Zero-offset migration  Next: Fast Kirchhoff code Up: HYPERBOLA PROGRAMMING Previous: HYPERBOLA PROGRAMMING

## Tutorial Kirchhoff code

Subroutine kirchslow() below is the best tutorial Kirchhoff migration-modeling program I could devise. A nice feature of this program is that it works OK while the edge complications do not clutter it. The program copies information from data space data(it,iy) to model space modl(iz,ix) or vice versa. Notice that of these four axes, three are independent (stated by loops) and the fourth is derived by the circle-hyperbola relation . Subroutine kirchslow() for adj=0 copies information from model space to data space, i.e. from the hyperbola top to its flanks. For adj=1, data summed over the hyperbola flanks is put at the hyperbola top.

user/gee/kirchslow.c
  for (ix=0; ix < nx; ix++) { for (iy=0; iy < nx; iy++) { for (iz=0; iz < nt; iz++) { z = t0+dt*iz; /* travel-time depth */ t = hypotf(z,(ix-iy)*dx / velhalf); it = 0.5 + (t-t0) / dt; id = it + iy*nt; im = iz + ix*nt; if( it < nt ) { if( adj) modl[im] += data[id]; else data[id] += modl[im]; } } } }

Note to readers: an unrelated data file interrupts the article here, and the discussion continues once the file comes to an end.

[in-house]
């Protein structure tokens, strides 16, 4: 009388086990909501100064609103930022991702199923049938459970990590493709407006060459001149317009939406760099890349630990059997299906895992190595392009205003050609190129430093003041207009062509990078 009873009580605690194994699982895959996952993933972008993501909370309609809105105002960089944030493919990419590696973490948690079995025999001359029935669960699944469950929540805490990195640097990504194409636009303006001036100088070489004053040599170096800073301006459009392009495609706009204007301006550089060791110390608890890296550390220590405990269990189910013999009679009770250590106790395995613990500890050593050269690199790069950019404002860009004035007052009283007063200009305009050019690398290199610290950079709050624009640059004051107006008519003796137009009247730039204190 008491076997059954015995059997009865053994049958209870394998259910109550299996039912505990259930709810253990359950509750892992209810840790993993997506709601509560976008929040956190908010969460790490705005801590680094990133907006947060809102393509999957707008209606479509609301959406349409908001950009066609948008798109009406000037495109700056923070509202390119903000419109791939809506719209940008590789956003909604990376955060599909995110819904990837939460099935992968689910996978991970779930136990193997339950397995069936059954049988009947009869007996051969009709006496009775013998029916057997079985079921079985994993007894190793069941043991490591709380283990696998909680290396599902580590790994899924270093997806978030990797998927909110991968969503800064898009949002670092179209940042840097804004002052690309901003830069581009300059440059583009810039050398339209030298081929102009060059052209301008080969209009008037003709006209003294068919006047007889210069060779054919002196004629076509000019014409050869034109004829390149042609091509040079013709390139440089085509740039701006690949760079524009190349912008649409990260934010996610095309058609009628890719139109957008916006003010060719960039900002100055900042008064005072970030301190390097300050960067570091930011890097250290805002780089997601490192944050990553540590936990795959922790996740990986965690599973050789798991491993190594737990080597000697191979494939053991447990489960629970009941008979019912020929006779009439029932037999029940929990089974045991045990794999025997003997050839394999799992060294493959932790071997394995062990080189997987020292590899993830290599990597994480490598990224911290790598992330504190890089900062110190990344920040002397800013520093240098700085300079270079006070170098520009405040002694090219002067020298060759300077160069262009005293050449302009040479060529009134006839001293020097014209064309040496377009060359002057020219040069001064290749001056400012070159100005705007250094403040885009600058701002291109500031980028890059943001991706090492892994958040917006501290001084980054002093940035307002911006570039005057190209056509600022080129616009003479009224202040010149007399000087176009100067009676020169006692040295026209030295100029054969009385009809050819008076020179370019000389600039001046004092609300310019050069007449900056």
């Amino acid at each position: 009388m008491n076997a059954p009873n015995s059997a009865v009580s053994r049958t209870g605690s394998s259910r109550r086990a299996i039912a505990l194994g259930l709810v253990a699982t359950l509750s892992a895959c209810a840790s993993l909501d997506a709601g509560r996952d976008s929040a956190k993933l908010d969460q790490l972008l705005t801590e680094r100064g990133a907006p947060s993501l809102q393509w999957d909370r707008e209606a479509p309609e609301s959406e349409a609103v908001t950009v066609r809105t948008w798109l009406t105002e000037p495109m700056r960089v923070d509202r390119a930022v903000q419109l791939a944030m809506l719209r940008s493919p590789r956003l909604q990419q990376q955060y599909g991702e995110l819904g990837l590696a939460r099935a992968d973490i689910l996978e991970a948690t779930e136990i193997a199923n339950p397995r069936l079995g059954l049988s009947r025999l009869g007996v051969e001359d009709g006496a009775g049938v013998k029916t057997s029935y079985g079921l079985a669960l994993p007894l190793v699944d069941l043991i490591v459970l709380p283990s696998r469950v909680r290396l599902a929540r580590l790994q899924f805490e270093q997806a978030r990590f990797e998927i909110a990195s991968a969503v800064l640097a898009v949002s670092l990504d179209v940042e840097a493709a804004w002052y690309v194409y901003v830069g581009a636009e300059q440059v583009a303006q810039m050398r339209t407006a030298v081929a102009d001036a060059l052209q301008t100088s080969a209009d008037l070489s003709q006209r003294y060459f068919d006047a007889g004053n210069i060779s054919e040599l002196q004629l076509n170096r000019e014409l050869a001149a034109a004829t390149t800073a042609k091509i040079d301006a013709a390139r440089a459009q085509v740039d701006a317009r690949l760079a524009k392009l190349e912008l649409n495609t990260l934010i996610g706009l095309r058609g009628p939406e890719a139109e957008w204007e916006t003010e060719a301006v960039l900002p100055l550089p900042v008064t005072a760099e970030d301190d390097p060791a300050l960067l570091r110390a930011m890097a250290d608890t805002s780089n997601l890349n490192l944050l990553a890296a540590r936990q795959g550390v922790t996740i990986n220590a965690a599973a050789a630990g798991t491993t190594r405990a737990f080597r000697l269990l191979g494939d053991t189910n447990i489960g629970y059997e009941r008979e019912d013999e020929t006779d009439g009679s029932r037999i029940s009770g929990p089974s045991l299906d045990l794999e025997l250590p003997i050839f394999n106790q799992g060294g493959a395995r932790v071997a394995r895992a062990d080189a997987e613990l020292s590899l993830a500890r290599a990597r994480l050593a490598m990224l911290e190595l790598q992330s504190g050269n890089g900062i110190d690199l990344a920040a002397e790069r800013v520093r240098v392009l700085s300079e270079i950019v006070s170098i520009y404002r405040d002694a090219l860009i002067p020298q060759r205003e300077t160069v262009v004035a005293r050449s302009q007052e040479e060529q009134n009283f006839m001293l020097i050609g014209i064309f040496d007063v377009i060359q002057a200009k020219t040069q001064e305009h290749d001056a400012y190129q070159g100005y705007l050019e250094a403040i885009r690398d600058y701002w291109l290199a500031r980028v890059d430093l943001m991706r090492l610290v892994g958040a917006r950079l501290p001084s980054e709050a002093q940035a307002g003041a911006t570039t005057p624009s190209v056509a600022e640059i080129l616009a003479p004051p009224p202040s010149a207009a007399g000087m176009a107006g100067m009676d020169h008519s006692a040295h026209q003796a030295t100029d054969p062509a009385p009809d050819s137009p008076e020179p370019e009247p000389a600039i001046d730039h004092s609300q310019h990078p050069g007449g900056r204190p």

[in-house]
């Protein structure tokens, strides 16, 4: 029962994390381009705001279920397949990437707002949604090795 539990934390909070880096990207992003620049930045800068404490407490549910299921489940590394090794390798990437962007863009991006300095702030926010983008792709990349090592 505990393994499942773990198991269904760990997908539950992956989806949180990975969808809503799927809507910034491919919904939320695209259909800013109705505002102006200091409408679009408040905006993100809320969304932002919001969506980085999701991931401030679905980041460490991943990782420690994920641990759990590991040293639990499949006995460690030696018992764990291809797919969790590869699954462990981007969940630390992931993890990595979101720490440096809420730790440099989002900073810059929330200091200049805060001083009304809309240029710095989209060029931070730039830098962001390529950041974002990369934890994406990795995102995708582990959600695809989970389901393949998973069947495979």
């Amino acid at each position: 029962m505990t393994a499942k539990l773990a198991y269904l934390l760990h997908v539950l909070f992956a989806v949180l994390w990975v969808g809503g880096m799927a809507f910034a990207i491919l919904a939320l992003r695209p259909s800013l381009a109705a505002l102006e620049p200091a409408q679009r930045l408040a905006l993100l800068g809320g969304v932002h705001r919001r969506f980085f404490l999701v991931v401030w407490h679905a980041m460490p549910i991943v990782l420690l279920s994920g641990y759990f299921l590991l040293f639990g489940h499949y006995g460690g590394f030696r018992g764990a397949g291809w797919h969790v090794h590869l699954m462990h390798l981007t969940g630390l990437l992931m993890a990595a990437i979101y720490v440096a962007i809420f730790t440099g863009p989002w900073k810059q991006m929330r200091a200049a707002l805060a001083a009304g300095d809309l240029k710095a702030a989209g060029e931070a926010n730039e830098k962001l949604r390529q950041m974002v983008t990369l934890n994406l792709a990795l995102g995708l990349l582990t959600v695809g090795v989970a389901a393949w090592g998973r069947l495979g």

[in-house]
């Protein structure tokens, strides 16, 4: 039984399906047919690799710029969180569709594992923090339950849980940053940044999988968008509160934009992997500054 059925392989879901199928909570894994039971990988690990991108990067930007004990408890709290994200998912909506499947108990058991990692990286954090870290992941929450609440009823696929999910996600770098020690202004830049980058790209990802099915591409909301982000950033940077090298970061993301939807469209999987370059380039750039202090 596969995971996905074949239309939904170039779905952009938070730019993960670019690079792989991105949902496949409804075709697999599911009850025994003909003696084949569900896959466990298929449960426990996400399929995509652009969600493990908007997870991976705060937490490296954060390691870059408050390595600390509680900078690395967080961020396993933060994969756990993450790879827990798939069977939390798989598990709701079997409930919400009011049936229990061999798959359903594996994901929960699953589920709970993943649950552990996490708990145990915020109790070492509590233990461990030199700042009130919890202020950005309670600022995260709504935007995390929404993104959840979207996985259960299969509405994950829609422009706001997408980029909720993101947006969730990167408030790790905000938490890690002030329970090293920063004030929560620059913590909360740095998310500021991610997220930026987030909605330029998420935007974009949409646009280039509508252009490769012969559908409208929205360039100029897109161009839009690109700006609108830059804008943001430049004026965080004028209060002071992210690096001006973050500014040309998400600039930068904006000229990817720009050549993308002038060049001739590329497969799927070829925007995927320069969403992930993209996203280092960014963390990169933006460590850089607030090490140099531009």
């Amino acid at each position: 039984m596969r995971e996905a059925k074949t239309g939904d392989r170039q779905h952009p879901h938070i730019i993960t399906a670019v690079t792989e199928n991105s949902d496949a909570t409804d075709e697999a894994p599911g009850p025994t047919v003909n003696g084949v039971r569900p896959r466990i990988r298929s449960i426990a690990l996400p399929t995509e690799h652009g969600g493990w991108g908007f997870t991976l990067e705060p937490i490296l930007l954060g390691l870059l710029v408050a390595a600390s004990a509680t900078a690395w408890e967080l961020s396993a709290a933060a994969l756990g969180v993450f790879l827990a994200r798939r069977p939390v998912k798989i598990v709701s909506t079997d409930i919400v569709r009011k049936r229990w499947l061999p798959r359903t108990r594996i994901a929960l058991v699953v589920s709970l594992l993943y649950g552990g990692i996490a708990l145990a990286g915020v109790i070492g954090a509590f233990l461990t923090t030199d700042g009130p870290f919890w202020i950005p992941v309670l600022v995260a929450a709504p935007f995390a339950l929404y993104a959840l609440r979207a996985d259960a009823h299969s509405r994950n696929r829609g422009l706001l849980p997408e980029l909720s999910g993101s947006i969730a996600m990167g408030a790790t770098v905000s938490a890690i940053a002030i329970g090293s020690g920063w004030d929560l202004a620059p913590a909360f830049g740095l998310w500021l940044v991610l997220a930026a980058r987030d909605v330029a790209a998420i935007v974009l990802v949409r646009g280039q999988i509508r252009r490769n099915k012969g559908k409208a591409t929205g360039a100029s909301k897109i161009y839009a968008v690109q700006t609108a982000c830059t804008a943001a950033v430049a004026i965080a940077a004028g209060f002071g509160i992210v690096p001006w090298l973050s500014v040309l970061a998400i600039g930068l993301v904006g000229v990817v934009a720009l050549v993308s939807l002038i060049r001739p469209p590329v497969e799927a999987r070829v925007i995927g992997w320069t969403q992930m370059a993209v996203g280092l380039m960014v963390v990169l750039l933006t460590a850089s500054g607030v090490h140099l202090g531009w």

Notice how this program has the ability to create a hyperbola given an input impulse in -space, and a circle given an input impulse in -space.

The three loops in subroutine kirchslow() may be interchanged at will without changing the result. To emphasize this flexibility, the loops are set at the same indentation level. We tend to think of fixed values of the outer two loops and then describe what happens on the inner loop. For example, if the outer two loops are those of the model space modl(iz,ix), then for adj=1 the program sums data along the hyperbola into the fixed'' point of model space. When loops are reordered, we think differently and opportunities arise for speed improvements.    Zero-offset migration  Next: Fast Kirchhoff code Up: HYPERBOLA PROGRAMMING Previous: HYPERBOLA PROGRAMMING

2009-03-16